RFC building a target MCAsmParser

Hi everyone. We’re interested in contributing a Hexagon assembler to MC and we’re looking for comments on a good way to integrate the grammar in to the infrastructure.

We rely on having a robust assembler because we have a large base of developers that write in assembly due to low power requirements for mobile devices. We put in some C-like concepts to make the syntax easier and this design is fairly well received by users.

The following is a list of grammar snippets we’ve had trouble integrating in to the asm parser framework.

Instruction packets are optionally enclosed in braces.

{ r0 = add(r1, r2) r1 = add(r2, r0) }

Register can be the beginning of a statement. Register transfers have no mnemonic.

r0 = r1

Double registers have a colon in the middle which can look like a label

r1:0 = add(r3:2, r5:4)

Predicated variants for many instructions

if(p1) r0 = add(r1, r2)

Dense semantics for DSP applications. Complex multiply optionally shifting result left by 1 with optional rounding and optional saturation

r0 = cmpy(r1, r2):<<1:rnd:sat

Hardware loops ended by optional packet suffix

{ r0 = r1 }:endloop0:endloop1

We found the Hexagon grammar to be straight forward to implement using plain lex / parse but harder within the MCTargetAsmParser.

We were thinking a way to get the grammar to work would involve modifying tablegen and the main asm parser loop. We’d have to make tablegen break down each instructions in to a sequence of tokens and build a sorted matching table based on the set of these sequences. The matching loop would bisect this sorted list looking for a match. We think existing grammars would be unaffected; all existing instructions start with a mnemonic so their first token would be an identifier followed by the same sequence of tokens they currently have.

Let us know if we’re likely to run in to any issues making these changes or if there are other recommendations on what we could do. Thanks!

Qualcomm Innovation Center, Inc.
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Frankly, the MC assembler infrastructure is pretty weak. I’ve spoken personally to some of the developers who wrote it, and they said they know it’s bad and suggested that it be rewritten. My experience from attempting to make MC parse Intel x86 asm confirms this.

Can you go into more detail what exactly you find difficult? X86 already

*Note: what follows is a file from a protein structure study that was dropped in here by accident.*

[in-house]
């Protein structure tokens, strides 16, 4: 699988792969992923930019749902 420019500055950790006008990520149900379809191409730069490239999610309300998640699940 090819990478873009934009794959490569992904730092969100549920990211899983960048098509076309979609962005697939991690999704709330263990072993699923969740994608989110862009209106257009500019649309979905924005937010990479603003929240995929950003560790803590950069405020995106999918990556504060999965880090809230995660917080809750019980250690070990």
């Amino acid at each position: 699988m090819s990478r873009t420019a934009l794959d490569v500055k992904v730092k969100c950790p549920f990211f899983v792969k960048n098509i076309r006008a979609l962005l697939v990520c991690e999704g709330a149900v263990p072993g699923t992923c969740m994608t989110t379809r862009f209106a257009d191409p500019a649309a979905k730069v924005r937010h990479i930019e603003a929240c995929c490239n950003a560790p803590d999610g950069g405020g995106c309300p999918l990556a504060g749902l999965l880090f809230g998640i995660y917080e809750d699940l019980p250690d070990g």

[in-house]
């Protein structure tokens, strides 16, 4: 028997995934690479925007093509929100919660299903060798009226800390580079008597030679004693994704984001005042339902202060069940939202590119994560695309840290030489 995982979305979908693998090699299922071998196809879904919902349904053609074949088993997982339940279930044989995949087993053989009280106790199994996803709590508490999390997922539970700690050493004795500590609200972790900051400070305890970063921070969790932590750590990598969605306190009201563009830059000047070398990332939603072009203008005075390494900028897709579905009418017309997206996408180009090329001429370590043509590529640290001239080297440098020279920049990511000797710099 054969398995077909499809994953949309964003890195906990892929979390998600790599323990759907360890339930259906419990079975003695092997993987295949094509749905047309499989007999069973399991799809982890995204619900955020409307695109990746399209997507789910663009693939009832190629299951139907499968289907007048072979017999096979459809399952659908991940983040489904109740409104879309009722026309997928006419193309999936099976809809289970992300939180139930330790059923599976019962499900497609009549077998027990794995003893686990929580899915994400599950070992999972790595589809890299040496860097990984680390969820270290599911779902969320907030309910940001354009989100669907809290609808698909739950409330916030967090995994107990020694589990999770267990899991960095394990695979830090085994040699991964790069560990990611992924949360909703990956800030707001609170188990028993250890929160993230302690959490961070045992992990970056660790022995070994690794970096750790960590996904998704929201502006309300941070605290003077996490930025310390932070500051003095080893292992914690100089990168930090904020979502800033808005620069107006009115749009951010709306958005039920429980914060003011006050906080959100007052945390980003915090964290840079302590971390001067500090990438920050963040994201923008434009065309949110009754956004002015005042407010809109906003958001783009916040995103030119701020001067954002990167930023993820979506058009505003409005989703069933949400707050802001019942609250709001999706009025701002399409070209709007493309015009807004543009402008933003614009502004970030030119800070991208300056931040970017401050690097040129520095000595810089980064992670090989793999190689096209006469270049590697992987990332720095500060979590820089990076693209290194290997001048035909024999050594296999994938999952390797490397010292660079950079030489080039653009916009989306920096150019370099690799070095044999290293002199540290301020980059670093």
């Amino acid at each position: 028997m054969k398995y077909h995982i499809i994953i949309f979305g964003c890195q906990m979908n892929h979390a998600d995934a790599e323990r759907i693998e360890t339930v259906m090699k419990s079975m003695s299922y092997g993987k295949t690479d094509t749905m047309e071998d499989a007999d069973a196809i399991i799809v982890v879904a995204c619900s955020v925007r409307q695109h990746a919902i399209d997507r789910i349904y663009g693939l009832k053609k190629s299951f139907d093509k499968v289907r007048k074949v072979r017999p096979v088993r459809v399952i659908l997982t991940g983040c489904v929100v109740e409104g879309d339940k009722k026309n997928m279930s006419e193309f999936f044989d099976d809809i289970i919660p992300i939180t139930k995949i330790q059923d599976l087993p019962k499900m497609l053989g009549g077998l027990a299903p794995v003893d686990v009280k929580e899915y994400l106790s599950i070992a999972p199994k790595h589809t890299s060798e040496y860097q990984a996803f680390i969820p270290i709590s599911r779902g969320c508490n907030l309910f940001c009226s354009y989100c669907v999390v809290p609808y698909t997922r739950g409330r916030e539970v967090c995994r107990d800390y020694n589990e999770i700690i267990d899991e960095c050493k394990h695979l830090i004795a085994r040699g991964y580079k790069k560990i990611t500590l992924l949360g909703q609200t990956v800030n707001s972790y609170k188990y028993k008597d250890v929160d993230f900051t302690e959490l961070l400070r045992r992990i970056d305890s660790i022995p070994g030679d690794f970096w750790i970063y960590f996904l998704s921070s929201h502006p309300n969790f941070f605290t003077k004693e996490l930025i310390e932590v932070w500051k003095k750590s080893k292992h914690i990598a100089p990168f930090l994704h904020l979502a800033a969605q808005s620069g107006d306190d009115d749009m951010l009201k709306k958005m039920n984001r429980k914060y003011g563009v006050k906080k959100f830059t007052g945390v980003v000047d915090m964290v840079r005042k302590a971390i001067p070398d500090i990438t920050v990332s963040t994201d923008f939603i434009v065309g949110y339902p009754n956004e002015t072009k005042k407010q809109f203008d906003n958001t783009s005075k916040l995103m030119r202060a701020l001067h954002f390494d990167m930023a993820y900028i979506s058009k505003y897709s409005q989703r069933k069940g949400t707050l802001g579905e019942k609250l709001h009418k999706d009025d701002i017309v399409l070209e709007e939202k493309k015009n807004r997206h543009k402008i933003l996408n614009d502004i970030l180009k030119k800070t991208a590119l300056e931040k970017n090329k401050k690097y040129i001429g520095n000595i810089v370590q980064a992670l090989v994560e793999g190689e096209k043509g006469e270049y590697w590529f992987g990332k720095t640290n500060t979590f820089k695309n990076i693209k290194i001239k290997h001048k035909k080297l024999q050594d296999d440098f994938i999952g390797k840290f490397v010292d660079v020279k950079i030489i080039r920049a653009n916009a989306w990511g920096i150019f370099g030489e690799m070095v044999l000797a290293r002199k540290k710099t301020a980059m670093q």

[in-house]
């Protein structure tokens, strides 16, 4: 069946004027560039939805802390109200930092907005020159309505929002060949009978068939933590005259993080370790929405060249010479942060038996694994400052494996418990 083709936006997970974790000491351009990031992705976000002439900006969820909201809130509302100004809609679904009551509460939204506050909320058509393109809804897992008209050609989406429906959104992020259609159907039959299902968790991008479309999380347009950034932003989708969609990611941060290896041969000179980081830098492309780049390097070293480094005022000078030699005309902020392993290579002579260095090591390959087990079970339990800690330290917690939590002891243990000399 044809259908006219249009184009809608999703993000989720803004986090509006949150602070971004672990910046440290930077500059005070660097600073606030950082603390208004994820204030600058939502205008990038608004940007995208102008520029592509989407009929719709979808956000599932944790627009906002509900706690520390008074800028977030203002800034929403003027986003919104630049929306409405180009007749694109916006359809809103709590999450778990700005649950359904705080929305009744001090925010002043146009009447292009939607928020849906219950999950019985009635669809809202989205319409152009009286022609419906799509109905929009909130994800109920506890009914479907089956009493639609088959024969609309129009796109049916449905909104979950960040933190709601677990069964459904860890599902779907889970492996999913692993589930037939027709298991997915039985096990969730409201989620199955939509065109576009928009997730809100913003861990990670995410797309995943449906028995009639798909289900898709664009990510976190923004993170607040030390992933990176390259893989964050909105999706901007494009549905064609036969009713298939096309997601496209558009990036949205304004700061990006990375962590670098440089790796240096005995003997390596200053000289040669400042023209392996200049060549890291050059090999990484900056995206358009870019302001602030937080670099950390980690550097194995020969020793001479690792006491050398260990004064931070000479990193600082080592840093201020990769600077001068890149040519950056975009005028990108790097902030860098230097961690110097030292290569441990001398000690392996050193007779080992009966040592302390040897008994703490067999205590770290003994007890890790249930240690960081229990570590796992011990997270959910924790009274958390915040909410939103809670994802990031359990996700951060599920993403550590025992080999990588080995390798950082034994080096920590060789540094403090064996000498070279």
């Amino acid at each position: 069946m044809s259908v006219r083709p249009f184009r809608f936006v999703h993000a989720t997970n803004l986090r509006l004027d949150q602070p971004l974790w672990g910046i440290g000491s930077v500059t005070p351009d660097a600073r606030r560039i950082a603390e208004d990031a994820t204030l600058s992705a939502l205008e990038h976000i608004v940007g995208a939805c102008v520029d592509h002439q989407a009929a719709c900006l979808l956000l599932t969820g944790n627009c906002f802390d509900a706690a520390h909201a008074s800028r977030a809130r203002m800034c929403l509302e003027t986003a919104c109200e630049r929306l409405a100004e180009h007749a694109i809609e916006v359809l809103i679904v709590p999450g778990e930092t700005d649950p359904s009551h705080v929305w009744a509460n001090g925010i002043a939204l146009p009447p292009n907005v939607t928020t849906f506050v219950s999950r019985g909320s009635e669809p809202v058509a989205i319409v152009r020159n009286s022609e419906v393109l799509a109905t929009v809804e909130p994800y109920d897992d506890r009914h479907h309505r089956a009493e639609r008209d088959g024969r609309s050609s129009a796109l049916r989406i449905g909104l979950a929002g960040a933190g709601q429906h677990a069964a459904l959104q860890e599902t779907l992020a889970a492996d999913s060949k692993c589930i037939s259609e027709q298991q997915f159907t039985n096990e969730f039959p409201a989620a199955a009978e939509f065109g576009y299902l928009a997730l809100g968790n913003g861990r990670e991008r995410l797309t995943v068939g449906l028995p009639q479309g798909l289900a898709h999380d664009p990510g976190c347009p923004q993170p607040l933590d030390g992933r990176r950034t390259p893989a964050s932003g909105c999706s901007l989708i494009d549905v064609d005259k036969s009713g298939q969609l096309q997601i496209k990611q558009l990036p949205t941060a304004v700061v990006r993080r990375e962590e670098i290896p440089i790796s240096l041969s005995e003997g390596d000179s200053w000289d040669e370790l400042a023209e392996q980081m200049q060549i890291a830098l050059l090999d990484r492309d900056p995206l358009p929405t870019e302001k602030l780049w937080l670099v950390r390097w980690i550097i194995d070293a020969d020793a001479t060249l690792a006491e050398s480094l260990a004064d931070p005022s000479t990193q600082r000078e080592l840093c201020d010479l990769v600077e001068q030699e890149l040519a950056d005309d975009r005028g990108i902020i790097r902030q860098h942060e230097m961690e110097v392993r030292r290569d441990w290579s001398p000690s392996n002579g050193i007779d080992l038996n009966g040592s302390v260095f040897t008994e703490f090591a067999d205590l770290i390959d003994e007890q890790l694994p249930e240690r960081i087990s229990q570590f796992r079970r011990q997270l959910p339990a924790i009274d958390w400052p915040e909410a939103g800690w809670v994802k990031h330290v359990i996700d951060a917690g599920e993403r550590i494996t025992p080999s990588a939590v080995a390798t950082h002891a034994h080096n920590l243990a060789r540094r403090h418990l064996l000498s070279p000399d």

has the problem of integrating two quite different assembler variants.
Your grammar also seems to lack a number of things like how to specify
sections and similar meta data?

Joerg

Hexagon assembly syntax doesn't have mnemonics in the same sense as other architectures. Take "add" as an example:

   r0 = add(r1, r2)
   r0 = add(r1, #2)
r1:0 = add(r3:2, r5:4)
r1:0 = add(r2, r5:4)

There is more:

   r0 = add(r1, add(r2, #5))
r1:0 = add(r3:2, r5:4):sat
   r0 += add(r1, #3)

predicated versions:

   if (!p0) r0 = add(r1, #4)

etc.

In the architecture definition they all have different tags, which we use in the .td files, but for the assembly programmer there is "add" stuck in various places in the instruction string. Most architectures use the syntax where the mnemonic comes first, followed by operands. Ours is very different.

-Krzysztof

Sure, the first immediate problem we run in to is statements not beginning
with mnemonics. The assembly syntax uses C-like assignments so most
statements start with a register token, then an equals token, and then the
mnemonic followed by the remaining tokens.

The next issue is with creating instruction bundles. We enclose a certain
number of instructions in curly braces to signify packet begin/end so this
doesn't fit in to the one line = one instruction rule.

The way to describe sections and metadata is defined though we didn't have
many problems so they're omitted.

I see the X86 target has a matcher for each syntax. Were there other things
in the grammar that were hard to integrate cleanly?

An assembler frontend for converting to MCInsts is a possibility. The parser for that would probably be generated using a third party parser generator. At that point we could just substitute use of the TableGen match tables for the generated library. Do you know if anyone’s considered including a parser lib like this before?

The TableGen changes I alluded to would get us close to parsing without hacks though it would still be deficient compared to a full parser. These changes would probably be the least amount of deviation from other targets depending on what everyone wants long-term.

One possibility for which we’d be interested in getting feedback is allowing a target to fully handle the parsing process.

We have a generated parser that can output other compiler IRs and this could be changed to output MCInsts. If we could get the input text stream and an output MC stream we could have a target specific way of doing all parsing. Perhaps this would be useful to other targets that have difficulty?

A parser generator isn’t distributed with the project so we could publish the parser generator input and output.

One possibility for which we'd be interested in getting feedback is allowing
a target to fully handle the parsing process.

How many of the problems that you have encountered come from the c++ code that
is generated by TableGen? If you ignore all the Tablegen'd code, does the
MCAssembler interface give you enough freedom to do what you want?

-Tom